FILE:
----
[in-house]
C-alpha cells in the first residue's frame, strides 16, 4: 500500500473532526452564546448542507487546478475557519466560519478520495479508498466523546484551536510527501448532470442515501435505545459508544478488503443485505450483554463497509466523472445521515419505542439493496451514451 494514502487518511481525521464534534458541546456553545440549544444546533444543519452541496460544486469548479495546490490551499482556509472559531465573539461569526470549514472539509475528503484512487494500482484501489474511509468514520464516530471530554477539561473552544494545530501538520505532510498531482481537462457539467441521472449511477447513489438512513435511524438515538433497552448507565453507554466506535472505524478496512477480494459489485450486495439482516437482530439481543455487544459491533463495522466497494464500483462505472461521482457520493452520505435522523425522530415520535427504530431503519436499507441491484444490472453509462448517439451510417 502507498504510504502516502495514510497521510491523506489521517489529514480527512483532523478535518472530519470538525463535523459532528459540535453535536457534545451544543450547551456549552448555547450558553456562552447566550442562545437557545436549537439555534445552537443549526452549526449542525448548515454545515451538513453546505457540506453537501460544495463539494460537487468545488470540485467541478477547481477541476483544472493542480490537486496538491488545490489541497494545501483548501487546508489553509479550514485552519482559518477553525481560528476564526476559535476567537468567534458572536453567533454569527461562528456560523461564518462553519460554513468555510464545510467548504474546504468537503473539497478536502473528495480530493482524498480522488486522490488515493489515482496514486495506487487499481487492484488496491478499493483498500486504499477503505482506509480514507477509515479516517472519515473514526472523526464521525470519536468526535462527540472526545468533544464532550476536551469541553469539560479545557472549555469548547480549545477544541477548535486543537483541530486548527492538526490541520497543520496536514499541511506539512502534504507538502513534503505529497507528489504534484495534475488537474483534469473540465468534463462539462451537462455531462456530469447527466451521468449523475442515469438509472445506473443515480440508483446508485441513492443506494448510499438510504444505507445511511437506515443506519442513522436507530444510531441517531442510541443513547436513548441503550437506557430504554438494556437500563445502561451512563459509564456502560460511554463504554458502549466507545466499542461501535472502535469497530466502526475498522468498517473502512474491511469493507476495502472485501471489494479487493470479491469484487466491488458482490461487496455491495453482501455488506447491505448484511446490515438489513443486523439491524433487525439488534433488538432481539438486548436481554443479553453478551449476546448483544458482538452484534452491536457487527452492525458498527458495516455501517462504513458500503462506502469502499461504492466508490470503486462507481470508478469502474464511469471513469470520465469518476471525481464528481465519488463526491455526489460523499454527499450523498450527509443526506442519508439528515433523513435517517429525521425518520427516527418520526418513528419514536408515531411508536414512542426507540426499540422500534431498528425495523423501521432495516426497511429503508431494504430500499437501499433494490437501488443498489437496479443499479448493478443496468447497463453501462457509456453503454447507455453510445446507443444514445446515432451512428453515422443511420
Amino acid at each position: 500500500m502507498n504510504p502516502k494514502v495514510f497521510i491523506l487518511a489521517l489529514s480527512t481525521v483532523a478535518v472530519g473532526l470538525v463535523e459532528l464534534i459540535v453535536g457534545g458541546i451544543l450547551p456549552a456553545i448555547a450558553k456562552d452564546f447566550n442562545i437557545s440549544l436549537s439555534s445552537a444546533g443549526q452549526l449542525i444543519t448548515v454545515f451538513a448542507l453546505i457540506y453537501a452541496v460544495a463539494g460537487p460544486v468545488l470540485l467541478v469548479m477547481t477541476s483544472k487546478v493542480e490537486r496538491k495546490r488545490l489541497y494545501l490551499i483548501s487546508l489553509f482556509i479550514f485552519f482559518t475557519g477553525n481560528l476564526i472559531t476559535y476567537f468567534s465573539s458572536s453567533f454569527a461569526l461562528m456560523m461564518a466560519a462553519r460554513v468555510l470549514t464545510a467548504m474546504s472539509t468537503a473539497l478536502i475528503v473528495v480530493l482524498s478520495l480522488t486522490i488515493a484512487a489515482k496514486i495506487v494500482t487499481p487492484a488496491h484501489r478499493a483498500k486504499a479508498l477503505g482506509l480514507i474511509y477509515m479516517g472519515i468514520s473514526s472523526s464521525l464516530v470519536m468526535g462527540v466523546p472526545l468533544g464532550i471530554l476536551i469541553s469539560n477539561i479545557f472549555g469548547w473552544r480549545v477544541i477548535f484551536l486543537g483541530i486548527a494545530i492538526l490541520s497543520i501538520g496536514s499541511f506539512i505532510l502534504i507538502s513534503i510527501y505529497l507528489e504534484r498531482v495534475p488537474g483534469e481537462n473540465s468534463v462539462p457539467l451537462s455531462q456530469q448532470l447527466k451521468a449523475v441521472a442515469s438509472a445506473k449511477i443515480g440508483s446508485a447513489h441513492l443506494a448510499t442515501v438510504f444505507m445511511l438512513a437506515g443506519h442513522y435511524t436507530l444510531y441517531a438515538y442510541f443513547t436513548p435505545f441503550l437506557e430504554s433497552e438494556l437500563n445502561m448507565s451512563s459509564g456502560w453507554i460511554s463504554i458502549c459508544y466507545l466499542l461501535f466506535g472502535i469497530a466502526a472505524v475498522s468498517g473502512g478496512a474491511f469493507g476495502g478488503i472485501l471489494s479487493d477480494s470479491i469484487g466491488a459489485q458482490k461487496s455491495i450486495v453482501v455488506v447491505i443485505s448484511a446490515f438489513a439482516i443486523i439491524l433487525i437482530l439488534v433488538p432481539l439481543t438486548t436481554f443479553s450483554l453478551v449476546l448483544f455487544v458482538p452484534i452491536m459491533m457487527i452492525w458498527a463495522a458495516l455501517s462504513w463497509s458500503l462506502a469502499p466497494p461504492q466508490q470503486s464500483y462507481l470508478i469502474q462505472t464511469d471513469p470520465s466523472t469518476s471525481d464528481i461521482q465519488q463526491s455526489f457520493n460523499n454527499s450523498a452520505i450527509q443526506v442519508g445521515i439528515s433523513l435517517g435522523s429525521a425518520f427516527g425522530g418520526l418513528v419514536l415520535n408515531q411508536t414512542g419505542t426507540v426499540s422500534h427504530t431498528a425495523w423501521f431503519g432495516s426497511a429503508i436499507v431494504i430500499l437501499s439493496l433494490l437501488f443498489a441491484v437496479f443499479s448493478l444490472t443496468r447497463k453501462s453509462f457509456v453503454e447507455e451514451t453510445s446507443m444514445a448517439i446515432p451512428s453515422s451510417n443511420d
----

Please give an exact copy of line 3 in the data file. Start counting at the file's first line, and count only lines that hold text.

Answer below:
Amino acid at each position: 500500500m502507498n504510504p502516502k494514502v495514510f497521510i491523506l487518511a489521517l489529514s480527512t481525521v483532523a478535518v472530519g473532526l470538525v463535523e459532528l464534534i459540535v453535536g457534545g458541546i451544543l450547551p456549552a456553545i448555547a450558553k456562552d452564546f447566550n442562545i437557545s440549544l436549537s439555534s445552537a444546533g443549526q452549526l449542525i444543519t448548515v454545515f451538513a448542507l453546505i457540506y453537501a452541496v460544495a463539494g460537487p460544486v468545488l470540485l467541478v469548479m477547481t477541476s483544472k487546478v493542480e490537486r496538491k495546490r488545490l489541497y494545501l490551499i483548501s487546508l489553509f482556509i479550514f485552519f482559518t475557519g477553525n481560528l476564526i472559531t476559535y476567537f468567534s465573539s458572536s453567533f454569527a461569526l461562528m456560523m461564518a466560519a462553519r460554513v468555510l470549514t464545510a467548504m474546504s472539509t468537503a473539497l478536502i475528503v473528495v480530493l482524498s478520495l480522488t486522490i488515493a484512487a489515482k496514486i495506487v494500482t487499481p487492484a488496491h484501489r478499493a483498500k486504499a479508498l477503505g482506509l480514507i474511509y477509515m479516517g472519515i468514520s473514526s472523526s464521525l464516530v470519536m468526535g462527540v466523546p472526545l468533544g464532550i471530554l476536551i469541553s469539560n477539561i479545557f472549555g469548547w473552544r480549545v477544541i477548535f484551536l486543537g483541530i486548527a494545530i492538526l490541520s497543520i501538520g496536514s499541511f506539512i505532510l502534504i507538502s513534503i510527501y505529497l507528489e504534484r498531482v495534475p488537474g483534469e481537462n473540465s468534463v462539462p457539467l451537462s455531462q456530469q448532470l447527466k451521468a449523475v441521472a442515469s438509472a445506473k449511477i443515480g440508483s446508485a447513489h441513492l443506494a448510499t442515501v438510504f444505507m445511511l438512513a437506515g443506519h442513522y435511524t436507530l444510531y441517531a438515538y442510541f443513547t436513548p435505545f441503550l437506557e430504554s433497552e438494556l437500563n445502561m448507565s451512563s459509564g456502560w453507554i460511554s463504554i458502549c459508544y466507545l466499542l461501535f466506535g472502535i469497530a466502526a472505524v475498522s468498517g473502512g478496512a474491511f469493507g476495502g478488503i472485501l471489494s479487493d477480494s470479491i469484487g466491488a459489485q458482490k461487496s455491495i450486495v453482501v455488506v447491505i443485505s448484511a446490515f438489513a439482516i443486523i439491524l433487525i437482530l439488534v433488538p432481539l439481543t438486548t436481554f443479553s450483554l453478551v449476546l448483544f455487544v458482538p452484534i452491536m459491533m457487527i452492525w458498527a463495522a458495516l455501517s462504513w463497509s458500503l462506502a469502499p466497494p461504492q466508490q470503486s464500483y462507481l470508478i469502474q462505472t464511469d471513469p470520465s466523472t469518476s471525481d464528481i461521482q465519488q463526491s455526489f457520493n460523499n454527499s450523498a452520505i450527509q443526506v442519508g445521515i439528515s433523513l435517517g435522523s429525521a425518520f427516527g425522530g418520526l418513528v419514536l415520535n408515531q411508536t414512542g419505542t426507540v426499540s422500534h427504530t431498528a425495523w423501521f431503519g432495516s426497511a429503508i436499507v431494504i430500499l437501499s439493496l433494490l437501488f443498489a441491484v437496479f443499479s448493478l444490472t443496468r447497463k453501462s453509462f457509456v453503454e447507455e451514451t453510445s446507443m444514445a448517439i446515432p451512428s453515422s451510417n443511420d